Why What You Eat Can Impact Your Stress Levels

Your nutrition can impact your overall stress levels. Here's how to eat to help manage your stress.

April 01, 2022

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Thirty-six percent of adults have trouble sleeping because of stress, and if you’re not sleeping enough that increases your stress. It’s a vicious cycle where stress, mental health and sleep all affect each other. Here's what you need to know about the stress cycle and how what you eat can help or hurt.

The Symptoms of Stress

According to Dr. Chris Mohr, adults have been reporting increases in physical and mental stress over the past year. It can show up as various symptoms or health issues such as headaches, digestive problems, skin breakouts, muscle aches, fatigue and disrupted sleep. These issues can also lead to lack of motivation, feeling overwhelmed, altered mood, irritability and anger, lack of focus and change in mood. With all these issues going on, it can result in overall poor behaviors including over or under eating, substance abuse, social withdrawal, exercising less often, and not sleeping well.

How Do You Measure Stress?

Cortisol is known as the stress hormone. You release small amounts of cortisol throughout the day when you encounter everyday stressors. This is normal and levels of cortisol tend to fluctuate throughout the day because of this. If you have chronic stress, it can lead to consistently high cortisol levels over time. Eventually this can result in burnout — yes, it is real!

Stress can be measured monitoring heart rate variability which is a validated measure of stress. It looks at the exact changes in time between successive heart beats, where changes occur over time. There are also apps and trackers that can do that, such as the Oura ring.

The Role of Nutrition in the Stress Cycle

The food you eat and the nutrients you take in all play a role in stress. In his lecture at 2021 Academy of Nutrition & Dietetics Food & Nutrition Conference and Expo, Dr. Mohr explains how Americans are getting below the recommended levels of many nutrients that play a role in stress and mood. These nutrients include omega 3, magnesium, folate, vitamin B6, vitamin B12, thiamin, riboflavin, and niacin. Below is an overview of these nutrients and how you can make sure you’re getting enough.

Omega-3 fats

One in four U.S. adults have reported a mental disorder in the last year. Seven-percent of U.S. adults report at least one depressive episode in the past year. The data is staggering! Science shows a connection between the levels of omega-3 fats you consume and depression. There are several types of omega-3 fats including EPA, DHA, and ALA. The data specifically shows that folks who have higher amounts of EPA in their diet show reduced symptoms of depression. In addition, lower levels of EPA were found in folks with moderately severe and severe depression.

The recommendation for omega-3 fats for mental health is between 1,000 to 2,000 mg of EPA + DHA omega-3 fats with at least 1,000 mg from EPA. You can get this amount by eating fatty fish like salmon, tuna, mackerel, and sardines. You can also opt to take a supplement but read the label carefully to ensure you’re getting enough of the EPA.


Acute stress is associated with increased magnesium levels in the blood, while chronic stress is associated with lower magnesium in the body which can also reduce your tolerance to stress.

The recommended daily allowance for magnesium is 420 mg per day. Magnesium is found in foods like leafy greens, avocado, black beans, tofu, flax seeds, pumpkin seeds, and bananas. You want to get in your daily recommended amount of magnesium through food. If you think you’re still short on the mineral, then talk to your health care provider to see if a supplement is warranted.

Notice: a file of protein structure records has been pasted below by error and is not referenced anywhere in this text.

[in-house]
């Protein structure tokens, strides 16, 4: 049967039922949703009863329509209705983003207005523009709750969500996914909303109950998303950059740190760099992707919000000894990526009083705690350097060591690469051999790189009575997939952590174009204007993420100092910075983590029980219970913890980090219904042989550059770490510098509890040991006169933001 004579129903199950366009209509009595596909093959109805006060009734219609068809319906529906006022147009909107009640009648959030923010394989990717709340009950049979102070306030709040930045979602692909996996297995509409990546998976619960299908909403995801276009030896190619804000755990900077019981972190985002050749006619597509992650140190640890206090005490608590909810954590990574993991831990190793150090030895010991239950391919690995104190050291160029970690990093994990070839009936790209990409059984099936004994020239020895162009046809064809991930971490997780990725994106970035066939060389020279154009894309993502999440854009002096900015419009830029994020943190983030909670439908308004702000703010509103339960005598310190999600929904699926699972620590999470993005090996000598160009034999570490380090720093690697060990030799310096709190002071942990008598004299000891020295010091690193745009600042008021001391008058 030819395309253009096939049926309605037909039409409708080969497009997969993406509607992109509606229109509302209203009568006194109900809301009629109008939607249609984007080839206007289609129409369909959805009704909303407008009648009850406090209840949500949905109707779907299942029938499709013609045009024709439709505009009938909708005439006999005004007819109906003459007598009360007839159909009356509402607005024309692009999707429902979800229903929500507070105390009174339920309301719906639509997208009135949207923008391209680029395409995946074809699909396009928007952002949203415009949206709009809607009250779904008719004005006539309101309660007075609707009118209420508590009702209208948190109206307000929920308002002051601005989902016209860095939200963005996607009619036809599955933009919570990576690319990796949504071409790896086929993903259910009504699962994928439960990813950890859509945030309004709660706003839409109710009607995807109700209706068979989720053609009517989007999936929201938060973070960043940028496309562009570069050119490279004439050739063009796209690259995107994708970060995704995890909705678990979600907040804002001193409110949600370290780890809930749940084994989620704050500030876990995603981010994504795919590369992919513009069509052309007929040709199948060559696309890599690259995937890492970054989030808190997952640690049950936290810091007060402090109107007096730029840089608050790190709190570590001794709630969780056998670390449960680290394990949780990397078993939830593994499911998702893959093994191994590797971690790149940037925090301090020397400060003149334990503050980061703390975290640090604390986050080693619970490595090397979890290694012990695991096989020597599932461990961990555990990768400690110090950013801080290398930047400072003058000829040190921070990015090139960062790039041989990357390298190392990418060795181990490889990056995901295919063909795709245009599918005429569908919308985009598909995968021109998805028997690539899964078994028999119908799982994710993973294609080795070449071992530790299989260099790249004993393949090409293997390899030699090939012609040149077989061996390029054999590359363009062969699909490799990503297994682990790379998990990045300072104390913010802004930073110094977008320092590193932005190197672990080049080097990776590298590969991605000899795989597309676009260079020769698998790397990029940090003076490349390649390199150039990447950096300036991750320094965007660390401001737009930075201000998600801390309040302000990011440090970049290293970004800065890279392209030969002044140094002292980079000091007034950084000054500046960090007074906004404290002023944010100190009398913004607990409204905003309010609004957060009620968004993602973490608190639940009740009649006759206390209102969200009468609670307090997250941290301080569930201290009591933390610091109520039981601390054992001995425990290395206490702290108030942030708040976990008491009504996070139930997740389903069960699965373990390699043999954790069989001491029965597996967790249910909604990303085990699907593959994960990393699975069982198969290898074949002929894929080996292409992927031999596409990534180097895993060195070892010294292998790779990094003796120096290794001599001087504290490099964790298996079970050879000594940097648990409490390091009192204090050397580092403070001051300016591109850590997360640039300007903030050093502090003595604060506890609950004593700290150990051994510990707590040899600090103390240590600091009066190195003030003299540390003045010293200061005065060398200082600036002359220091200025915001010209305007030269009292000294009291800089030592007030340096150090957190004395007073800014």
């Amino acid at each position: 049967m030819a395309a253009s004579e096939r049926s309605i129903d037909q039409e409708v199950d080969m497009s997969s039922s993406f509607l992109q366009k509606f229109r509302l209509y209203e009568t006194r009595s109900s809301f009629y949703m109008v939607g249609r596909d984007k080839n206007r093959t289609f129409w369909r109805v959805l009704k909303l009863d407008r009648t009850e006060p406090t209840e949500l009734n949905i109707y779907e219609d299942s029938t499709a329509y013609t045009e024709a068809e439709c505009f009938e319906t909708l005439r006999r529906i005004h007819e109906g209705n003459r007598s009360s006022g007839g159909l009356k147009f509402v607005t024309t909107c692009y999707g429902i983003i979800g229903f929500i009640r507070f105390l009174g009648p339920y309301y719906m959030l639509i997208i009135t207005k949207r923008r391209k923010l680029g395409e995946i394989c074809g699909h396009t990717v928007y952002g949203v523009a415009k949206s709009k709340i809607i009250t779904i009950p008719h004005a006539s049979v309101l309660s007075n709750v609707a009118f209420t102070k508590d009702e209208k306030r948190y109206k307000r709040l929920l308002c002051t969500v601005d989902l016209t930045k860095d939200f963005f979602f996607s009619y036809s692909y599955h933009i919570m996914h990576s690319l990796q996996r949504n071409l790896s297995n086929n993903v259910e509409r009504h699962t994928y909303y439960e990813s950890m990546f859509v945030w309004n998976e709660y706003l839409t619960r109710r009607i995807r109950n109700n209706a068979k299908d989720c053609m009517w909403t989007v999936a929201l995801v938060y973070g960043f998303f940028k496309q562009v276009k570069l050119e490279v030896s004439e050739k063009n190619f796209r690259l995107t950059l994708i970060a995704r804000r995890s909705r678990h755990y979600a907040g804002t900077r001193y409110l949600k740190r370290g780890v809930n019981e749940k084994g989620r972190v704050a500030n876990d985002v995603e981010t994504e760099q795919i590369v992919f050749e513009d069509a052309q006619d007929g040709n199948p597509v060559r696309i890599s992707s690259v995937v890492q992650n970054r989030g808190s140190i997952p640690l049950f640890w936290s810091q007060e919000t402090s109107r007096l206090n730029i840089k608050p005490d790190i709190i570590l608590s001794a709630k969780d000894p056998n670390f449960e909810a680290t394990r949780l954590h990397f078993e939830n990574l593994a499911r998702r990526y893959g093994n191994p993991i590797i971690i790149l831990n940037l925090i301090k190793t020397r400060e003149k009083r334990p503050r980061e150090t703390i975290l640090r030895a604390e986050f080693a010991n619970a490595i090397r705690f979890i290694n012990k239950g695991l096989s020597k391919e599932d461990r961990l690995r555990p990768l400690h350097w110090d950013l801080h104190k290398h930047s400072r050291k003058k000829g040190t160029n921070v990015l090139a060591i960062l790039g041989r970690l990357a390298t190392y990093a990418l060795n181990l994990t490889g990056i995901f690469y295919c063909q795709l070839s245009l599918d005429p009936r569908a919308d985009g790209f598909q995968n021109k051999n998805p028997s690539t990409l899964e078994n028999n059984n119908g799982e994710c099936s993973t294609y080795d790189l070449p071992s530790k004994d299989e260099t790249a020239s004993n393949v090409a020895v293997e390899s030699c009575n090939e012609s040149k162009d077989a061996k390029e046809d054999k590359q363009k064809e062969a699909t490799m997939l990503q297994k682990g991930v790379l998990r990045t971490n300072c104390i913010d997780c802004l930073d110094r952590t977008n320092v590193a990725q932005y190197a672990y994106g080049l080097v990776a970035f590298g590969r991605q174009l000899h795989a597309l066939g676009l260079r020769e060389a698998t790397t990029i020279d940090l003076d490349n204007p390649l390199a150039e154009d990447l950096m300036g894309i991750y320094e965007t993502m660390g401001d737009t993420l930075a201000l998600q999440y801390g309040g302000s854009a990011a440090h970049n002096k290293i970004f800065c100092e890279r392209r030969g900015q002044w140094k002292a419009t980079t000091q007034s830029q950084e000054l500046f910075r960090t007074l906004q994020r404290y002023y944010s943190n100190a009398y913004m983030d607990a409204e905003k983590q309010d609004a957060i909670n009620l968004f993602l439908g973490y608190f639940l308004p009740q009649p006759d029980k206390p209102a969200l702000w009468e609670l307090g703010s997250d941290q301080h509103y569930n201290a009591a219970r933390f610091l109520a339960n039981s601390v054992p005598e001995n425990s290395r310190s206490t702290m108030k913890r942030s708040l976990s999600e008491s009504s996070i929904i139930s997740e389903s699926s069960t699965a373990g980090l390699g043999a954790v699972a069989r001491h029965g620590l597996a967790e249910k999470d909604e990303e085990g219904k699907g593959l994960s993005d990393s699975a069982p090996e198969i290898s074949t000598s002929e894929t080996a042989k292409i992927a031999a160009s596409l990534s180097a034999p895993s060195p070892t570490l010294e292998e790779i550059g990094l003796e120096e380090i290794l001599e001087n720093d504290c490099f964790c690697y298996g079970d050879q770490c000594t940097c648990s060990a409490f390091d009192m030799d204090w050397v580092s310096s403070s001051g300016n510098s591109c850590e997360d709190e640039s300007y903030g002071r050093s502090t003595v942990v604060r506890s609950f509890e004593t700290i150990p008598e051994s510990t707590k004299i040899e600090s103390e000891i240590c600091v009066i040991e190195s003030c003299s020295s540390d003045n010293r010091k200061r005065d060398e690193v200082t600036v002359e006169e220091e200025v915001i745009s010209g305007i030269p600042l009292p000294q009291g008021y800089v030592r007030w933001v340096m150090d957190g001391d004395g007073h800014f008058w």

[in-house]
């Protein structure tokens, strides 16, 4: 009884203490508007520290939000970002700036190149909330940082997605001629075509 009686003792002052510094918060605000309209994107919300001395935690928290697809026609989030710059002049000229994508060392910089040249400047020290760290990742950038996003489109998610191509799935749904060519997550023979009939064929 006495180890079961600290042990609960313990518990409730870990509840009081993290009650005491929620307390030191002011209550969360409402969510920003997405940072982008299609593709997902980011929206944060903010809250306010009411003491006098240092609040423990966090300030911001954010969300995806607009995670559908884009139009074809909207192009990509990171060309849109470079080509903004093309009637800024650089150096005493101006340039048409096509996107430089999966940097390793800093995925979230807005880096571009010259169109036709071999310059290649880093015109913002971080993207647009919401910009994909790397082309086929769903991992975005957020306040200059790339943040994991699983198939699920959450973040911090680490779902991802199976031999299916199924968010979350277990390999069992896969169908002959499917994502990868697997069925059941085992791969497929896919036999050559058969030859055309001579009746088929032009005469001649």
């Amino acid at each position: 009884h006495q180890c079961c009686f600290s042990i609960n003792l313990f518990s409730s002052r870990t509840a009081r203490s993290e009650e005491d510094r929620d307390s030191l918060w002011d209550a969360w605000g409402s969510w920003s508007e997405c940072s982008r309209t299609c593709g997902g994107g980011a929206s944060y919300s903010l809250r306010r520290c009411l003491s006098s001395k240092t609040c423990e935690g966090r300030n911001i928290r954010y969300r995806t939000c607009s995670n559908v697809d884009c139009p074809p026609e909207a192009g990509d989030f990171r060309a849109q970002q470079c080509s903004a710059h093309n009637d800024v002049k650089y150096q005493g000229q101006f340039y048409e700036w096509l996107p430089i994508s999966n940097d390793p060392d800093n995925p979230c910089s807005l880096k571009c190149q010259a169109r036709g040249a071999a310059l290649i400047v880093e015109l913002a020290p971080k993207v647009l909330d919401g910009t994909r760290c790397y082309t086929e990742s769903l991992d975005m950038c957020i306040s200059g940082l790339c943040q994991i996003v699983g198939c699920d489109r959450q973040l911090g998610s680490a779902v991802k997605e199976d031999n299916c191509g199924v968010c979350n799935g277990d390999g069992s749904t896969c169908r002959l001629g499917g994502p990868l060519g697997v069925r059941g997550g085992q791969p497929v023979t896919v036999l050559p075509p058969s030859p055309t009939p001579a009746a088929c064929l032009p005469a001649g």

Many of the B-vitamins are associated with stress management and most Americans are not getting enough of them. These include folate, vitamin B6, vitamin B12, thiamin, riboflavin, and niacin. B-vitamins are water soluble and must be consumed and replenished daily. Each B-vitamin plays a unique role in helping the body manage stress and nervous system functions. In addition, B-vitamins support brain cell functions and help with energy metabolism by converting food into energy that cells throughout the body can use. Chronic stress may be association with low levels of vitamin B6, while vitamins B12 and B6 support the production of neurotransmitters (like serotonin) needed for a healthy mood and mental wellness.

B-vitamins are found in a variety of foods. Below are some good food sources of each B-vitamin mentioned:

  • Folate: fortified cereals and breads, green leafy vegetables, beans, peas, lentils, orange juice,
  • Vitamin B6: fish, beef, chicken, fortified cereals, potatoes, bananas, potatoes, leafy green vegetables
  • Vitamin B12: animal foods like meat, poultry, fish, shellfish, eggs, milk and milk products
  • Thiamin: fortified cereal and breads, pork, beans, peas
  • Riboflavin: fortified cereals and breads, yogurt, milk, cottage cheese, mushrooms, spinach, prunes, shrimp, eggs, beef.
  • Niacin: meat, poultry, fish, whole grains and enriched or fortified cereals and breads, peanuts, milk, eggs

Bottom Line: What you eat every day plays a role in stress which can also affect your mental status and sleep.

A well-balanced diet inclusive of the foods (and nutrients) listed above is a good start to helping manage stress. If you are feeling stressed or overwhelmed, do seek the assistance of a health care provider.

Toby Amidor, MS, RD, CDN, is a registered dietitian and consultant who specializes in food safety and culinary nutrition. She is the author of The Greek Yogurt Kitchen: More Than 130 Delicious, Healthy Recipes for Every Meal of the Day.

*This article was written and/or reviewed by an independent registered dietitian nutritionist.

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